I kept all my Harveys until high school, when I understood, looking at the boxes and boxes of comics (and now getting all Marvels just like you did) that something had to give. I put an ad in the paper and wound up selling them to a lady named Norma Paul who wanted them for her seven-year-old son. She thought they would stimulate his mental growth, and he was a precocious little thing. She wound up becoming a good friend of the family until the two of them were horribly killed in a train-car accident at those tracks just to the south of Cedar Creek. Our family was crushed, and I always wonder what happened to the comics that I know he kept in meticulous condition...

- How did you wind up making the leap to DC? Did you stumble upon Moore, or had you heard about the buzz? I was buying Swampy when the change in creative team happened, and while I loved Marvel with a passion, "The Anatomy Lesson" was the best thing I read since Gerber, Moench and McGregor left The House of Ideas.

- I had always considered subscribing through the company, too, but no matter how many times they assured us that the comics came in a "Protective envelope," I was dubious. Sorry that you had to prove my suspicions correct...

- I'm glad the citations made "Moon Knight" compresensible for YOU...

Your last week has produced some of your finest writing, and considering what you've done in the past, my friend, that's saying a lot. I impatiently await the next installment.
29th-May-2008 06:19 pm (UTC)
Dear God, I just re-read this and the spelling errors make me sound like a stroke victim. Remember, SS - compose on Word, copy and paste....
29th-May-2008 08:26 pm (UTC)
How did you wind up making the leap to DC?

Well, I followed Jumpin' Johnny Byrne, of course. Thanks to his work on Fantastic Four and my retroactive discovery (well, rediscovery I guess given the onetime possession of issues 123 and 124) of the satisfactions of his collaboration with Chris Claremont (and inker Terry Austin) on X-Men, Byrne was my favorite creator. I even bought the big miniseries for which he handled the art chores shortly after switching companies. It had precisely the desired effect on me: I started picking up some of the DC titles that spun out of it. I was a good little sucker.

Moore was a different matter. Besides reading the comics, I consumed every word of several publications about comics, such as my much-loved Amazing Heroes. They were raving about Moore, so I gradually gathered some key issues and a Saga of the Swamp Thing trade paperback before ordering the entirety of Watchmen in back issues and reading it in one head-spinning shot.

no matter how many times they assured us that the comics came in a "Protective envelope," I was dubious

Oh, that brown paper wrapper prevented the comics from getting damaged by the address label. It was that other promise--all titles are mailed flat--that didn't prevent them from getting mercilessly folded one they reached the post office.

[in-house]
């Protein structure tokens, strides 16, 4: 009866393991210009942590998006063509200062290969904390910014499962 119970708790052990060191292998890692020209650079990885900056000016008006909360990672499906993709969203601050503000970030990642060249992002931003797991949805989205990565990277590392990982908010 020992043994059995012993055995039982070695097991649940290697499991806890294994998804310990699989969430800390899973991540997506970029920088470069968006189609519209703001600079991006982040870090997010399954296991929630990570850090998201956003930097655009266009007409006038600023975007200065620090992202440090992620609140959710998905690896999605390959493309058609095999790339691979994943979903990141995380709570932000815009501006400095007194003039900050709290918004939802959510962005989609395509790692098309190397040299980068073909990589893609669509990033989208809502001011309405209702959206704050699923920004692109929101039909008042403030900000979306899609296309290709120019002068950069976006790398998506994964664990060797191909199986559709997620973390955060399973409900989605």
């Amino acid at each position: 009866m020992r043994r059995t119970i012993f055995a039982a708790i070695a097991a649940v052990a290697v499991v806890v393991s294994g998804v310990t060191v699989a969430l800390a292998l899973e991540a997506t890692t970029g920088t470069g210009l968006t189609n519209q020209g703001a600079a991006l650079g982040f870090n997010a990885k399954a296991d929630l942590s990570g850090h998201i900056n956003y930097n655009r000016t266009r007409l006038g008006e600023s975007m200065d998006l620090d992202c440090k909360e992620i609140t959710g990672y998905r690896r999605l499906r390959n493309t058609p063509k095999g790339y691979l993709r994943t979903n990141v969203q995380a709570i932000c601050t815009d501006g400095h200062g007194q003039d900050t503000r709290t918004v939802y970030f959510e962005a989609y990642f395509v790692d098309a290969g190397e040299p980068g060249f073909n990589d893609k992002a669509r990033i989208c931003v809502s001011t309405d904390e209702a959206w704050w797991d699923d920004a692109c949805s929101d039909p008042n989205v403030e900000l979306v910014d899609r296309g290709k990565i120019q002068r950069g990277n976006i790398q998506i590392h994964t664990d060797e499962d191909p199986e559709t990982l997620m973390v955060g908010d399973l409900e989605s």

I'm glad the citations made "Moon Knight" compresensible for YOU...

I loved those early Moon Knight issues. caker_66 will tell you it's because Doug Moench wrote them...

Edited at 2008-05-29 08:31 pm (UTC)
29th-May-2008 05:41 pm (UTC)
Yeh, I have to say I'm really enjoying this week's entries, too. And I usually skim the comic book stuff (sorry), but the story of your relationship with comics is producing a fun read.
29th-May-2008 06:41 pm (UTC)
reading the comments on this commentary was the best part of my day so far...

at age ten I believe I was blissfully ignorant of comics in the forms you describe. yes, rummage sale purchses did include Richie Rich, Thor (my god, not YOUR thor either), old Conan comics and my favorites...Tales from the Crypt - and now that i looked them up i realized that I should have been hoarding them in pristine plastic sleeves. not that anything I could afford for 10 cents was in any condition to collect.

a few years later, i was gleefully borowing from my friend Clay (letting him squander his allowance and then begging for him to let me read them for free) and his collection of Xmen. this would be early 80's era. but the series that hooked me was, sadly, yes, i'm a real girl.
29th-May-2008 08:58 pm (UTC) - Nice and EC
One of the best days of my life was St. Patrick's Day, 1988. Central Wisconsin was getting buried in about 13 inches of snow (I remember the date because St. Bron's canceled a teen dance that night that, for some furshlugginer reason, I was expected to attend), but I ventured out into what was then about 6 inches of the white stuff to get, treasure of treasures, the three hard-bound box set volumes of "Crypt," "Vault of Horror" and "Haunt of Fear" that I had ordered from Galaxy Hobby. I slid back home (Patti Drive!), brewed some tea, sprawled on the sofa, and read and read and read while the outside world was being erased...
29th-May-2008 08:09 pm (UTC)
I've been to Mile High Comics!
29th-May-2008 09:19 pm (UTC)
Is it like heaven?
29th-May-2008 11:00 pm (UTC)
It is EXACTLY like heaven!!!!
29th-May-2008 10:57 pm (UTC)
I've been to Mile High Comics!

What? You? Was it under duress? Were you kidnapped? Are you kidnapped now and this is your way of signaling us all? Should I contact the authorities? I'm contacting the authorities.

Edited at 2008-05-29 10:58 pm (UTC)
30th-May-2008 12:26 am (UTC)
Because the story is ridiculous, I will email you. But you can put the phone down; I'm ok.